Among the findings that are from the "2011 Risks and Process of Retirement Survey Report," 35% of pre-retirees surveyed do not expect to retire, up from 29% in 2009. Although the majority of pre-retirees as well as retirees say the desire to stay active and engaged is a reason to work in retirement (with 89% of pre-retirees planning to work and 77% of retirees already working), financial concerns also play a critical role in the decision. In fact, more than 4 in 10 pre-retirees who do not expect to retire say it is because they are financially unable to do so (45%).
Of the respondents with financial concerns, many indicated they planned to work in retirement because they wanted:
Additional income (74% of retirees, 87% of pre-retirees)
To preserve or build up assets (59% of retirees, 80% of pre-retirees)
To keep employee benefits (33% of retirees currently working in retirement, 61% of pre-retirees).
"Current trends in retirement indicate that people may need to work longer than they originally planned," said Carol Bogosian, ASA, actuary and retirement expert. "Individuals often have a difficult time estimating how long they can expect to live, how much they will earn on their investments, and how much they can spend each year to avoid running out of money. In fact, many people are just guessing about how much they will need in retirement."
While many pre-retirees are planning to work in retirement, those who eventually expect to retire think they will work longer than current retirees actually did. While half of retirees report they retired before age 60 (51%), just 1 in 10 pre-retirees think they will retire that early (12%). Instead, half of pre-retirees expecting to retire say they will wait at least until age 65 to do so.
"There is a big gap in the age at which pre-retirees expect to retire and actual retirement ages of those who have retired from their primary occupation," Bogosian said. "This may be partially due to involuntary retirement and health problems. This gap, together with the failure of many people to plan for a long enough retirement period, may indicate significant future financial problems for many."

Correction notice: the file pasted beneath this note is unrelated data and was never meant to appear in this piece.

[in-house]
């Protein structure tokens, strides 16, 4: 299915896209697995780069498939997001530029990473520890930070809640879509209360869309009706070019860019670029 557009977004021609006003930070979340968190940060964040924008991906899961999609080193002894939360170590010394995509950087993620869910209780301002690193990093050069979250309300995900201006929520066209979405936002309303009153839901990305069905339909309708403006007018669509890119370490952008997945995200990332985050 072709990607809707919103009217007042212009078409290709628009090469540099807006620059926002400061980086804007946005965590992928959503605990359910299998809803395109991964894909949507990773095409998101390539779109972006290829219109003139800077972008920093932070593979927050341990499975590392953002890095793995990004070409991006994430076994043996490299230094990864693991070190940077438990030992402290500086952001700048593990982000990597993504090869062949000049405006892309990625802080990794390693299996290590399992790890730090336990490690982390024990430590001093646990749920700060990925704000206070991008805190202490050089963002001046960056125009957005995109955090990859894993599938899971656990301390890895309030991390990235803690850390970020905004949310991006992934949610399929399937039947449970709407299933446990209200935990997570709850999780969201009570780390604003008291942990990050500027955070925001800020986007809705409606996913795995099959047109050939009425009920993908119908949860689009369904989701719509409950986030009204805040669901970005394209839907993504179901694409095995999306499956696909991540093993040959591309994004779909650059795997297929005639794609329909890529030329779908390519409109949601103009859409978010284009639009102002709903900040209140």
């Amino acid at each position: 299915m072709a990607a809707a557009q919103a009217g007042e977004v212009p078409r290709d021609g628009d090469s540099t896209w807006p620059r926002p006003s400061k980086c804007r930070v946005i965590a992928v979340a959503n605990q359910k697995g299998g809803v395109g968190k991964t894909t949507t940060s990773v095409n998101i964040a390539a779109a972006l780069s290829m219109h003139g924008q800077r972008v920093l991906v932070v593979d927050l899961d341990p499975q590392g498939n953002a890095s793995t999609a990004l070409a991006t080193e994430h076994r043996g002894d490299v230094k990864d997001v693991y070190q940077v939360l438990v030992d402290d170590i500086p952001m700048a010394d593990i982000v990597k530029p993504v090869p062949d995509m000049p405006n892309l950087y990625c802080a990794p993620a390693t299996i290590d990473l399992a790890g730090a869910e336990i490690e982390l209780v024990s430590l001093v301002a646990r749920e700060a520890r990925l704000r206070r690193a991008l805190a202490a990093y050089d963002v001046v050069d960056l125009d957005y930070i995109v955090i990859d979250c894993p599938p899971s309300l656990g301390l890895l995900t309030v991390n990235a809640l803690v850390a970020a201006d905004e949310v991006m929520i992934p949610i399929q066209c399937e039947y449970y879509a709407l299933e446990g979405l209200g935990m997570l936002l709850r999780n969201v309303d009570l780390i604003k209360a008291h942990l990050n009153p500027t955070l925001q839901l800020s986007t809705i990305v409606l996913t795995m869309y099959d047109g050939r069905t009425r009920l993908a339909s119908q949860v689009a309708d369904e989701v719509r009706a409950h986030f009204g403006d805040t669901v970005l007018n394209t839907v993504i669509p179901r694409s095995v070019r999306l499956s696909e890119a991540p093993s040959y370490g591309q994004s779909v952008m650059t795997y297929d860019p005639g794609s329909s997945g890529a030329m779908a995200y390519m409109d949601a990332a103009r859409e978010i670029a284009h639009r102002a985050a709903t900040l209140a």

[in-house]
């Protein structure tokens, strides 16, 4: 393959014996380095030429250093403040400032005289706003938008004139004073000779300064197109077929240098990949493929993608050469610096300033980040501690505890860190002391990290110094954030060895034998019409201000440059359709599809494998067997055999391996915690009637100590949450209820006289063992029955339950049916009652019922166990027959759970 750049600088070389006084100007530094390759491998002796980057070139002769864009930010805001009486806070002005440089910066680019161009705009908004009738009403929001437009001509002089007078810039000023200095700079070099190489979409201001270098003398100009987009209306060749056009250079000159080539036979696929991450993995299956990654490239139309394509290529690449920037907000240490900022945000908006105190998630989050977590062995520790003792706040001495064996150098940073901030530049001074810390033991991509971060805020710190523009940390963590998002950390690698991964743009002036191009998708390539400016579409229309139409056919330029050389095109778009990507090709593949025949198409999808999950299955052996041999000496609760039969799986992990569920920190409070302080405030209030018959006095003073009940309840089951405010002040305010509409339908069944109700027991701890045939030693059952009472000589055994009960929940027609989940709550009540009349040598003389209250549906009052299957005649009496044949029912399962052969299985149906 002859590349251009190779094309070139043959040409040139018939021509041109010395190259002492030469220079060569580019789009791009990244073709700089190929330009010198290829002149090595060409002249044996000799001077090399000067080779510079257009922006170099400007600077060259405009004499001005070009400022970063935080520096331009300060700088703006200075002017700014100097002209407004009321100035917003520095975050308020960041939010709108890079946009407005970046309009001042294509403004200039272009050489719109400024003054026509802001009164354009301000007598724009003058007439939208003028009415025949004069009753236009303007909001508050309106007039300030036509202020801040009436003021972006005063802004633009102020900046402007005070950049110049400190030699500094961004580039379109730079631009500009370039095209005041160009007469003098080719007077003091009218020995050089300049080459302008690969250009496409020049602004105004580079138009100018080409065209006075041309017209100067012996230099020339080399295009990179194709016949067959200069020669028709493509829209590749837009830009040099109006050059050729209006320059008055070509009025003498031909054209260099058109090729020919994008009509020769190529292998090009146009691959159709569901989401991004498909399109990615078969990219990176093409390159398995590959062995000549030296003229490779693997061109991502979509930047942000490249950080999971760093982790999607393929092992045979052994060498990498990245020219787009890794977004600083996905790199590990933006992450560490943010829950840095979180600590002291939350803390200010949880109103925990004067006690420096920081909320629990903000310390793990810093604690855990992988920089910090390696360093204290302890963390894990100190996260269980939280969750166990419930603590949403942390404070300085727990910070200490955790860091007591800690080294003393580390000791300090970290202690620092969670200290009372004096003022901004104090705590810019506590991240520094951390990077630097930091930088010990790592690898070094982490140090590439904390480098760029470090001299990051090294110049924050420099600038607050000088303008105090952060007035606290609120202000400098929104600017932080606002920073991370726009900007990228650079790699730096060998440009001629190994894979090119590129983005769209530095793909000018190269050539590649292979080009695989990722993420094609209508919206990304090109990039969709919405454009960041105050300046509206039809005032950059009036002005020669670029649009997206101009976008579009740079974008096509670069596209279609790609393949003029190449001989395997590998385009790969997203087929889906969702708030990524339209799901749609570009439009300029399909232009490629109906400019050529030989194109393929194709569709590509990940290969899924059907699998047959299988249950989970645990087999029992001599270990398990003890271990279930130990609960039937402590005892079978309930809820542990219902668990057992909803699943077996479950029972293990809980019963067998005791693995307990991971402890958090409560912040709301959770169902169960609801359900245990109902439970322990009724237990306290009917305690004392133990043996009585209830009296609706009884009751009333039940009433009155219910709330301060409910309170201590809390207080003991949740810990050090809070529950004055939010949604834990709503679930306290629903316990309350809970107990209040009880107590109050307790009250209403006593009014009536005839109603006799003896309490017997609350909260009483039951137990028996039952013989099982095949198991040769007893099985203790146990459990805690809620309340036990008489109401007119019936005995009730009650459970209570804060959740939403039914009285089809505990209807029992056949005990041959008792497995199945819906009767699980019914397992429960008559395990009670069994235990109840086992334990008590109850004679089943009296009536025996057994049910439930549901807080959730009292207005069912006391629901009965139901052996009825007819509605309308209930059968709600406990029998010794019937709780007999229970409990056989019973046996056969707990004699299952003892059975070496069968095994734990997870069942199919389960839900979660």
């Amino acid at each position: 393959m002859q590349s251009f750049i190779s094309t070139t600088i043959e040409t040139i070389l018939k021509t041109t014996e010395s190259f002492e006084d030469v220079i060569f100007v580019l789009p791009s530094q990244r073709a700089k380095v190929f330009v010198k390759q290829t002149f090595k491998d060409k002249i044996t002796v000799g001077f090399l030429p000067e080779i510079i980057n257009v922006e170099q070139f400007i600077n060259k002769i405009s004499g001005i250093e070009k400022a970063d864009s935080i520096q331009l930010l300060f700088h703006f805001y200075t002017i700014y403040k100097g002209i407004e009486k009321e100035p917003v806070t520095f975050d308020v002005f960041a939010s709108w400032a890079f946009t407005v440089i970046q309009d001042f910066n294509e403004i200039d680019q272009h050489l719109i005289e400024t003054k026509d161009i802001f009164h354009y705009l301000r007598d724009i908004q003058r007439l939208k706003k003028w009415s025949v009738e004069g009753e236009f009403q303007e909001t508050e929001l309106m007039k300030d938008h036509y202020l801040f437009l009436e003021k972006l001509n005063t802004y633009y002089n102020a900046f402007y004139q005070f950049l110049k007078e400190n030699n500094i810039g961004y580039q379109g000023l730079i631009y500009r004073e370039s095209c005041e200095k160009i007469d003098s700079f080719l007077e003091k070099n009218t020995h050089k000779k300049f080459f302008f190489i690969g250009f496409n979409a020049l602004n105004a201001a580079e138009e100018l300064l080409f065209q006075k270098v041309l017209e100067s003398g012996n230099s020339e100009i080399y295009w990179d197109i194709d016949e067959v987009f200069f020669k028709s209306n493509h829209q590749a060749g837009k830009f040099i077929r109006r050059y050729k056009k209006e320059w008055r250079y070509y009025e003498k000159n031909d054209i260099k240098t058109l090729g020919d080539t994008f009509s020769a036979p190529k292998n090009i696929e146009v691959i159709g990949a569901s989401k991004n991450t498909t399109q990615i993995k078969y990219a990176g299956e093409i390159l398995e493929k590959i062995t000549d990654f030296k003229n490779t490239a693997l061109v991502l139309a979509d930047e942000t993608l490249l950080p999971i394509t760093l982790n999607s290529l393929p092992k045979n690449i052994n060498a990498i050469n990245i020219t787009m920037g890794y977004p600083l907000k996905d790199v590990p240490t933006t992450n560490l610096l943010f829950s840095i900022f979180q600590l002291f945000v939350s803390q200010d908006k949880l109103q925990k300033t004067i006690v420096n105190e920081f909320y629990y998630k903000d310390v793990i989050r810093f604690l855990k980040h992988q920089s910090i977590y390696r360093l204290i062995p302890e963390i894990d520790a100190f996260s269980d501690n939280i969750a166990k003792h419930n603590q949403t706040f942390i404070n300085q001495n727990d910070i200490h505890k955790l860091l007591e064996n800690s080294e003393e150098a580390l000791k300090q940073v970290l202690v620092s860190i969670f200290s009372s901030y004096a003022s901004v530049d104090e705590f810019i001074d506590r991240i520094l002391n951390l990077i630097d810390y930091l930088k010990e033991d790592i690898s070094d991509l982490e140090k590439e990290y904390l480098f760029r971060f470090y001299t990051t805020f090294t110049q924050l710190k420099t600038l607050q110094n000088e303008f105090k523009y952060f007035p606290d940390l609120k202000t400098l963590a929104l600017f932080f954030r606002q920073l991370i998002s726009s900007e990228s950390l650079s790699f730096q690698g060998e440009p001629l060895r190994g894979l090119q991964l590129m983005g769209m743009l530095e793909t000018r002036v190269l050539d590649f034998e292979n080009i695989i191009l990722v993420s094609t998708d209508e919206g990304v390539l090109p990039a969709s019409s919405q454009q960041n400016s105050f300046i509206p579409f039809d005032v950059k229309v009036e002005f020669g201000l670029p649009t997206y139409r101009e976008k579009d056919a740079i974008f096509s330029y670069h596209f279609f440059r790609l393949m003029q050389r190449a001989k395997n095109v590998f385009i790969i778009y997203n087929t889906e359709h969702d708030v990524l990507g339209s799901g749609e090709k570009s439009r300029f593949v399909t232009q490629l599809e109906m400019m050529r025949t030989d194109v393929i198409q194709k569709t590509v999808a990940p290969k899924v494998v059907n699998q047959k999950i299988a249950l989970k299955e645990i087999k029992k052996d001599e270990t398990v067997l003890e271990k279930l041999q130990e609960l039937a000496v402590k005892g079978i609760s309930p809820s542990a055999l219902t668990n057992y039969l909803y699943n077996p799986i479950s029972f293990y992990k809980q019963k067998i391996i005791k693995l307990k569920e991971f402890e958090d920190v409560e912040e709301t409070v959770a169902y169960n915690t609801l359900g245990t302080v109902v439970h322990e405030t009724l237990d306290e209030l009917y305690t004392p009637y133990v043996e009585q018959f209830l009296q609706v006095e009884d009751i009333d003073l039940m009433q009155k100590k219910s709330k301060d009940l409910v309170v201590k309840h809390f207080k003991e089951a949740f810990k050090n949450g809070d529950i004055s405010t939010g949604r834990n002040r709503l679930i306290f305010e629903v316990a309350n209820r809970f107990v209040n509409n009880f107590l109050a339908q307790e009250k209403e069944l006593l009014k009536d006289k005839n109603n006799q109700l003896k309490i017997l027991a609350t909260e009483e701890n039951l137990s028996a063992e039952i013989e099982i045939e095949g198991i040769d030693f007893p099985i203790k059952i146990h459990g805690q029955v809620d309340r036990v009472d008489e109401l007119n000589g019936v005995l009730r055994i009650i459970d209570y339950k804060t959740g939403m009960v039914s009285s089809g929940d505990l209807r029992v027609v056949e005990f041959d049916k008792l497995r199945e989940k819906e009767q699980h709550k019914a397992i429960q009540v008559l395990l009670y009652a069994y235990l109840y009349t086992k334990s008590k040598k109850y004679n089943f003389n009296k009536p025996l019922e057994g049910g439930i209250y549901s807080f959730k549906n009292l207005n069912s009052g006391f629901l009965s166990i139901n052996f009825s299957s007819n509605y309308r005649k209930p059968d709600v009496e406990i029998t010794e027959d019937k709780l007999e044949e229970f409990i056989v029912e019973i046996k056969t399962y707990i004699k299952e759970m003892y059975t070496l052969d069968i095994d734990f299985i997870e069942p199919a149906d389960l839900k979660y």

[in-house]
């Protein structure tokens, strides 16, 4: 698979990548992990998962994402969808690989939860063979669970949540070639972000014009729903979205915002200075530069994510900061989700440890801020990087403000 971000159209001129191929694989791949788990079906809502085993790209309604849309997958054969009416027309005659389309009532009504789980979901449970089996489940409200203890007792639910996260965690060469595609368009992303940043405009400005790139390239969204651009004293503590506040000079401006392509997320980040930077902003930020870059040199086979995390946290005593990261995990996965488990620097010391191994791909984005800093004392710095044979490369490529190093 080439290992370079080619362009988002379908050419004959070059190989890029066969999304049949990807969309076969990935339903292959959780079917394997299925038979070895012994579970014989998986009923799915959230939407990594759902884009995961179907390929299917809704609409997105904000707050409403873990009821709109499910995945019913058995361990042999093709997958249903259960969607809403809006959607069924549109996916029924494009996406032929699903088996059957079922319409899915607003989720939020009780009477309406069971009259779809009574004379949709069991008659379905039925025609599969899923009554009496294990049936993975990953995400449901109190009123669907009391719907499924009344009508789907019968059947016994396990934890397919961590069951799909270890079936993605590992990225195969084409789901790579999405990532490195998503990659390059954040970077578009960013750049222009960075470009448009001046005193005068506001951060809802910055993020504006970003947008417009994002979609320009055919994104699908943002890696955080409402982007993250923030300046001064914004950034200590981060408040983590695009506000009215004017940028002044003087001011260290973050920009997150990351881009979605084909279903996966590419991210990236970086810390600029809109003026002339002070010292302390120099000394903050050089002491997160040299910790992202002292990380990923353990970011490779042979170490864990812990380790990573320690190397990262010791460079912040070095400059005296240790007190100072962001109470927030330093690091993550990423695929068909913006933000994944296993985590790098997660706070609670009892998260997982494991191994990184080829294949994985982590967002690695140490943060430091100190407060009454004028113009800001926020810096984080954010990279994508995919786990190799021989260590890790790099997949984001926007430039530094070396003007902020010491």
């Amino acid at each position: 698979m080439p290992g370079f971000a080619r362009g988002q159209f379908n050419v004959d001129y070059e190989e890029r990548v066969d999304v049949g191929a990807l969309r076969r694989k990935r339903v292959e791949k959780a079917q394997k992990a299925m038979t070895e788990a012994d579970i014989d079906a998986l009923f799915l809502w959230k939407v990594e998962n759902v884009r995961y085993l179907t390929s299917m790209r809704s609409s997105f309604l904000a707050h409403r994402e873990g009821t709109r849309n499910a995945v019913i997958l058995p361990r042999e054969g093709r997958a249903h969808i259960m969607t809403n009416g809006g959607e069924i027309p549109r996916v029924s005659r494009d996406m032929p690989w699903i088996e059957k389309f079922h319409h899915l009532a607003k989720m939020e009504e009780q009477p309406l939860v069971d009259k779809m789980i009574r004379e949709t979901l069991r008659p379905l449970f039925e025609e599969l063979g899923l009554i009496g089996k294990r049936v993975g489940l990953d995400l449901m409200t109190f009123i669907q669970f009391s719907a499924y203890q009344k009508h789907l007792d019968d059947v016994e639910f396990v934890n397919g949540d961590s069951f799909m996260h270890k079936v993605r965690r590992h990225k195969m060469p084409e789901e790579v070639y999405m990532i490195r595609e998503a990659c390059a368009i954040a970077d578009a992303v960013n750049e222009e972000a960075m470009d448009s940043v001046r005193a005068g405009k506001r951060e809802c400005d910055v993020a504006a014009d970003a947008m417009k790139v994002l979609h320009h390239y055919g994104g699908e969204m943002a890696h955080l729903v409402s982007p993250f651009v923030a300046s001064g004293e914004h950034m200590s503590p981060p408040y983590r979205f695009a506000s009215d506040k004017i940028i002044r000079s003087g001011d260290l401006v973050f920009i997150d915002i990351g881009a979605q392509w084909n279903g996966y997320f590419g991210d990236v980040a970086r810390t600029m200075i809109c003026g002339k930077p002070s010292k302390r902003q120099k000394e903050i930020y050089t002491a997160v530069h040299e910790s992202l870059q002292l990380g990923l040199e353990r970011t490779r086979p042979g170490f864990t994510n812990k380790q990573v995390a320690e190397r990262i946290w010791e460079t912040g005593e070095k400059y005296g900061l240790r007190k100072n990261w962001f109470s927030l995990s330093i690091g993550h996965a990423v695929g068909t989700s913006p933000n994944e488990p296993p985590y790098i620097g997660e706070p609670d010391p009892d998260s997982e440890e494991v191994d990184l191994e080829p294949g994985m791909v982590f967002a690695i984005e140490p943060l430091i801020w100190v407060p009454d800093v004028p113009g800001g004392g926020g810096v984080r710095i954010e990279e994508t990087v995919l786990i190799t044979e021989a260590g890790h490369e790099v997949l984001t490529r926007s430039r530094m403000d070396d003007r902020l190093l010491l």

The survey also indicated that many do not appear to understand the benefits of delaying retirement, which may be an important financial strategy for those who do not have enough resources, Bogosian said.
In addition to financial aspects of working in retirement, the report also highlights data surrounding the type of work retirees choose to do, including:
50% of retirees who work in retirement find employment with a company other than the one that employed them pre-retirement, while only 29% report working for the same company as before retirement.
40% say they used entirely different skills in their post-retirement employment, while 39% of pre-retirees also plan to rely on other skills.
22% of retirees working in retirement indicate they started a small business or became self-employed when they retired. Similarly, 31% of pre-retirees who plan to retire say they will start a small business.
"The 2011 Risks and Process of Retirement Survey" was conducted on the SOA's behalf by Mathew Greenwald and Associates, Inc., and the Employee Benefit Research Institute (EBRI) through telephone interviews of 1,600 adults ages 45 to 80 (800 retirees; 800 pre-retirees — twice the sample number of prior surveys) in July 2011, before the most recent stock market volatility, U.S. debt downgrade and numerous federal interest rate announcements. Households were selected for participation from a nationwide targeted list sample. The margin of error for study results, at the 95% confidence level, is +/-4 percentage points for questions asked of all retirees or all pre-retirees.